Aims/hypothesis: Increasing evidence suggests that chronic, subclinical inflammation plays an important role in the pathogenesis of diabetic retinopathy. We recently reported that a glycosylating enzyme, core 2 beta-1,6-N-acetylglucosaminyltransferase (core 2 GlcNAc-T), is implicated in increased leucocyte-endothelial cell adhesion in diabetic retinopathy via an upregulation mechanism controlled by TNF-alpha.
Subjects, materials and methods: We examined the functional link between circulating TNF-alpha and the activity and phosphorylation of core 2 GlcNAc-T in polymorphonuclear leucocytes of patients with type 1 and type 2 diabetes.
Results: Plasma levels of TNF-alpha, although similar in patients with type 1 and type 2 diabetes, were significantly higher than in age-matched healthy controls, and correlated well with the severity of retinopathy. Core 2 GlcNAc-T activity followed the same trend and was associated with phosphorylation of the enzyme. Finally, the observation that TNF-alpha levels are also linked to glycaemic values suggests that in patients, as well as in vitro, the glycosylation-mediated cell adhesion process that plays a role in diabetic retinopathy may involve glucose- and TNF-alpha-induced protein kinase beta2 activation, and subsequently raise activity of core 2 GlcNAc-T through increased enzyme phosphorylation.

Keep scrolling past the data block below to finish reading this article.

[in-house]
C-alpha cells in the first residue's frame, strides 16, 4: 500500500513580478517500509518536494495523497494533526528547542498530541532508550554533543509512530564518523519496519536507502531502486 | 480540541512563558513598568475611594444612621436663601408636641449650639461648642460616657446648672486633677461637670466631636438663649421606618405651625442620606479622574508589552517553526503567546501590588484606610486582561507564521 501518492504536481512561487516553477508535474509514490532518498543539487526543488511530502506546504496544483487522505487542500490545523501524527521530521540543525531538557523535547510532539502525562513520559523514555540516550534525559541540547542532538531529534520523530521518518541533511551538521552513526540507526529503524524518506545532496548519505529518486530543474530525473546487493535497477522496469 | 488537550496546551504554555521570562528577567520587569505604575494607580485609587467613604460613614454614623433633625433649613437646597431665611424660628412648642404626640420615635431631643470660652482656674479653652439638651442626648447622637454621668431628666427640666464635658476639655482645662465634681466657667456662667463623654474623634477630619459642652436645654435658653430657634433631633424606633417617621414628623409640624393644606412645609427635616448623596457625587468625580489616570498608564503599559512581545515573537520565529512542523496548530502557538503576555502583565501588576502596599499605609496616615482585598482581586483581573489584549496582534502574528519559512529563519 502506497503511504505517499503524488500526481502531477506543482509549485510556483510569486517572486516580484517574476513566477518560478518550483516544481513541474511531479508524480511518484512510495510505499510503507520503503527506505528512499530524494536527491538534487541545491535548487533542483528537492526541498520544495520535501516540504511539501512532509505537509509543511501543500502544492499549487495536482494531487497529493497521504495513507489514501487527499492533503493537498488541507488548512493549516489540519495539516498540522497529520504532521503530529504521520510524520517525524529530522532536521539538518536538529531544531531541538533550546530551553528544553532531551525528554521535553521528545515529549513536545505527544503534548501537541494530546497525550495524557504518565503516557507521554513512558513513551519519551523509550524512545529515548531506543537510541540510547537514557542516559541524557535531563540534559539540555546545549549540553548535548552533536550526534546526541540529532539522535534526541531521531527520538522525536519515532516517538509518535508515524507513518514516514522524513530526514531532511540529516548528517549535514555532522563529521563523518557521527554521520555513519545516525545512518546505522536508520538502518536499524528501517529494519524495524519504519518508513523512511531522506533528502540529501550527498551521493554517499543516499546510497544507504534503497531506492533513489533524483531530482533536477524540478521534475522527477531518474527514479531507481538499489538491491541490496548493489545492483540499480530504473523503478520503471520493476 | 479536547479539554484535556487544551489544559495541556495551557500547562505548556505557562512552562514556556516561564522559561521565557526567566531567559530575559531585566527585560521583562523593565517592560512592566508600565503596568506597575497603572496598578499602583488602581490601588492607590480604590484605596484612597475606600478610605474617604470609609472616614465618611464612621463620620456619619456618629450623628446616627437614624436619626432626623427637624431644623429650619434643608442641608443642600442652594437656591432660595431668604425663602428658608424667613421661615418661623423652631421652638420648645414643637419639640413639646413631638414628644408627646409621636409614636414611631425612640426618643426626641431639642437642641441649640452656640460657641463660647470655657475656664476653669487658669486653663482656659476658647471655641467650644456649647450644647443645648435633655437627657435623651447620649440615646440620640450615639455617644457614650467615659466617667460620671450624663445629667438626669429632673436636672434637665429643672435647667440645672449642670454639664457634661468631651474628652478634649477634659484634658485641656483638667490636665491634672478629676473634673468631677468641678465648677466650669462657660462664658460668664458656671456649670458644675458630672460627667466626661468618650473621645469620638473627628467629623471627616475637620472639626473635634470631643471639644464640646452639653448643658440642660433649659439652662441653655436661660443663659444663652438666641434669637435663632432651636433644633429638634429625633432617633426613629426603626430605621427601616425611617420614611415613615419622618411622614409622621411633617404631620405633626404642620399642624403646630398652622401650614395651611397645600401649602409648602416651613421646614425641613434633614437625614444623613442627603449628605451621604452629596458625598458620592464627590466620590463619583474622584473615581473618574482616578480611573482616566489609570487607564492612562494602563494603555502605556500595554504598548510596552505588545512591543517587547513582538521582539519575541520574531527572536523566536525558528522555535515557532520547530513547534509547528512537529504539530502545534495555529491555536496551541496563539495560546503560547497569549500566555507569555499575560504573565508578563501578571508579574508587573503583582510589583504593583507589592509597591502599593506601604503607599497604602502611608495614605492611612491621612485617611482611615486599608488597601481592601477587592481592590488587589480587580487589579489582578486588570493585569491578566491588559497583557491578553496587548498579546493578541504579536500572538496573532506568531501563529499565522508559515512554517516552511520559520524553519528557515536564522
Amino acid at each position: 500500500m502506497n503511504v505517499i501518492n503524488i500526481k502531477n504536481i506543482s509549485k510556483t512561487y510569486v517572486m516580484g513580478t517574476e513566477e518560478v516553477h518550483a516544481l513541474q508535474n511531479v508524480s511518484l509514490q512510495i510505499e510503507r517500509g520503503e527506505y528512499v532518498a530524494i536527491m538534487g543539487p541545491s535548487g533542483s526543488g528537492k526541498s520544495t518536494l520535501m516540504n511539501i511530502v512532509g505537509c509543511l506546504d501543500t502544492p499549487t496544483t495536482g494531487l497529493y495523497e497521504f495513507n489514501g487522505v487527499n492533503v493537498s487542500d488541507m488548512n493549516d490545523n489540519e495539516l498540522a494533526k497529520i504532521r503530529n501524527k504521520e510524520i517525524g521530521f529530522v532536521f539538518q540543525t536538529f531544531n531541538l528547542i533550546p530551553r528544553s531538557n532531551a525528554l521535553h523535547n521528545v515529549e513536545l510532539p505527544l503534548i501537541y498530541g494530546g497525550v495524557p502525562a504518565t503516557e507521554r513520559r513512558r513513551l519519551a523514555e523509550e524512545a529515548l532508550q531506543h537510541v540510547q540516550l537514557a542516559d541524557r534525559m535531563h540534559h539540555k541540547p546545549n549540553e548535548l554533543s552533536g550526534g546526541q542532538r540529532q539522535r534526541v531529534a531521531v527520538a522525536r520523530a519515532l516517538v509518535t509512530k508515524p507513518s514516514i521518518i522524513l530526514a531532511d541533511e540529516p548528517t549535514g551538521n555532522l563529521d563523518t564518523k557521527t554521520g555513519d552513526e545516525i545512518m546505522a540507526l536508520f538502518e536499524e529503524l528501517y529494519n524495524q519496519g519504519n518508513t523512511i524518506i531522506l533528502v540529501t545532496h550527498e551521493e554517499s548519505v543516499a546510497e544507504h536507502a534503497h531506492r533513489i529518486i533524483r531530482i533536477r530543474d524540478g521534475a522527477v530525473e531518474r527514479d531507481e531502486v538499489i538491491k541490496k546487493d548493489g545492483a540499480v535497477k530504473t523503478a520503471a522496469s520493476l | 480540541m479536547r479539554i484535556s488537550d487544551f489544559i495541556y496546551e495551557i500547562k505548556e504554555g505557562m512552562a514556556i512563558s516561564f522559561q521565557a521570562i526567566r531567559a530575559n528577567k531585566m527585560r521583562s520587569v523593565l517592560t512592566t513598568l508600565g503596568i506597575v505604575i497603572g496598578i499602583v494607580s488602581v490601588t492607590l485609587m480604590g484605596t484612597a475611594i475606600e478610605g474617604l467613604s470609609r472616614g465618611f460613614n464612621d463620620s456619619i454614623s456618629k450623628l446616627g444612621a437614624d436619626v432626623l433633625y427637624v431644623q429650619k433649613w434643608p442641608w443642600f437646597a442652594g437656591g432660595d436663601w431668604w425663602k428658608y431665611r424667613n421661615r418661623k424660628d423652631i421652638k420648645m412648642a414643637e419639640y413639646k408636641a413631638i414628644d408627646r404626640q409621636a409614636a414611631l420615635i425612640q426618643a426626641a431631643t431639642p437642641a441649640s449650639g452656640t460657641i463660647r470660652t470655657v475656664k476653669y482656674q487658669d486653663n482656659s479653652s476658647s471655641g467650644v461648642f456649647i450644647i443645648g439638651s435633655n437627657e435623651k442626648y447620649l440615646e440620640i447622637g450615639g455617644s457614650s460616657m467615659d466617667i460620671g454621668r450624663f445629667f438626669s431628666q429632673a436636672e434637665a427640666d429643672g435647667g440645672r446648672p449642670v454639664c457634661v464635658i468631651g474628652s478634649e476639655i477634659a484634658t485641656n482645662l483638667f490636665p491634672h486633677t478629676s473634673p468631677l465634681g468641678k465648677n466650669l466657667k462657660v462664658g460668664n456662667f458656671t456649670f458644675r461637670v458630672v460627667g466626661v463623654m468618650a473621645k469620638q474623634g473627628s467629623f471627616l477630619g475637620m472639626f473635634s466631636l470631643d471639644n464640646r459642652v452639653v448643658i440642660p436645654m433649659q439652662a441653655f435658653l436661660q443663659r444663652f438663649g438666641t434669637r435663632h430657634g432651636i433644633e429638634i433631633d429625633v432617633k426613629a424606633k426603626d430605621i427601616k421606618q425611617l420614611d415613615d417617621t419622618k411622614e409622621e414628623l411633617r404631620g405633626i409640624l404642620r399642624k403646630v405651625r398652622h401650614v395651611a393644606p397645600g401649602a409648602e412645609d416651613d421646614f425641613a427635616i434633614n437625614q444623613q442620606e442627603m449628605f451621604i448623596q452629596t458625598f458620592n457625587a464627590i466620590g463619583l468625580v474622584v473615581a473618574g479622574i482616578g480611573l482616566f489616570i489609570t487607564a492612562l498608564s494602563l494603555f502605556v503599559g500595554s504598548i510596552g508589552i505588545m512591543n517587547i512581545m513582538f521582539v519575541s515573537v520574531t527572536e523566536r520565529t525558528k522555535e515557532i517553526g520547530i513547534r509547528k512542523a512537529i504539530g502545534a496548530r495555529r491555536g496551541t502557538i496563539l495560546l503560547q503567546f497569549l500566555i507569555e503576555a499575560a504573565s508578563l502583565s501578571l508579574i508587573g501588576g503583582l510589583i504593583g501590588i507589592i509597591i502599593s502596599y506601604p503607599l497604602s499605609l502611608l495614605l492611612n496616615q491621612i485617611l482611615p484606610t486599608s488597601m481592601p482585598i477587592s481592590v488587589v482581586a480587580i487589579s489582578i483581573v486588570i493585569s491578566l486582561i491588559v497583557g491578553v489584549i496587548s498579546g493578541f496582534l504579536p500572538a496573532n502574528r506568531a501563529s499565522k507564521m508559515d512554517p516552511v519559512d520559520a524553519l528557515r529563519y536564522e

Conclusions/interpretation: Our results reveal a novel rationale towards a specific treatment of diabetic retinopathy, based on the inhibition of core 2 GlcNAc-T activity and/or the blockage of cognate glycans.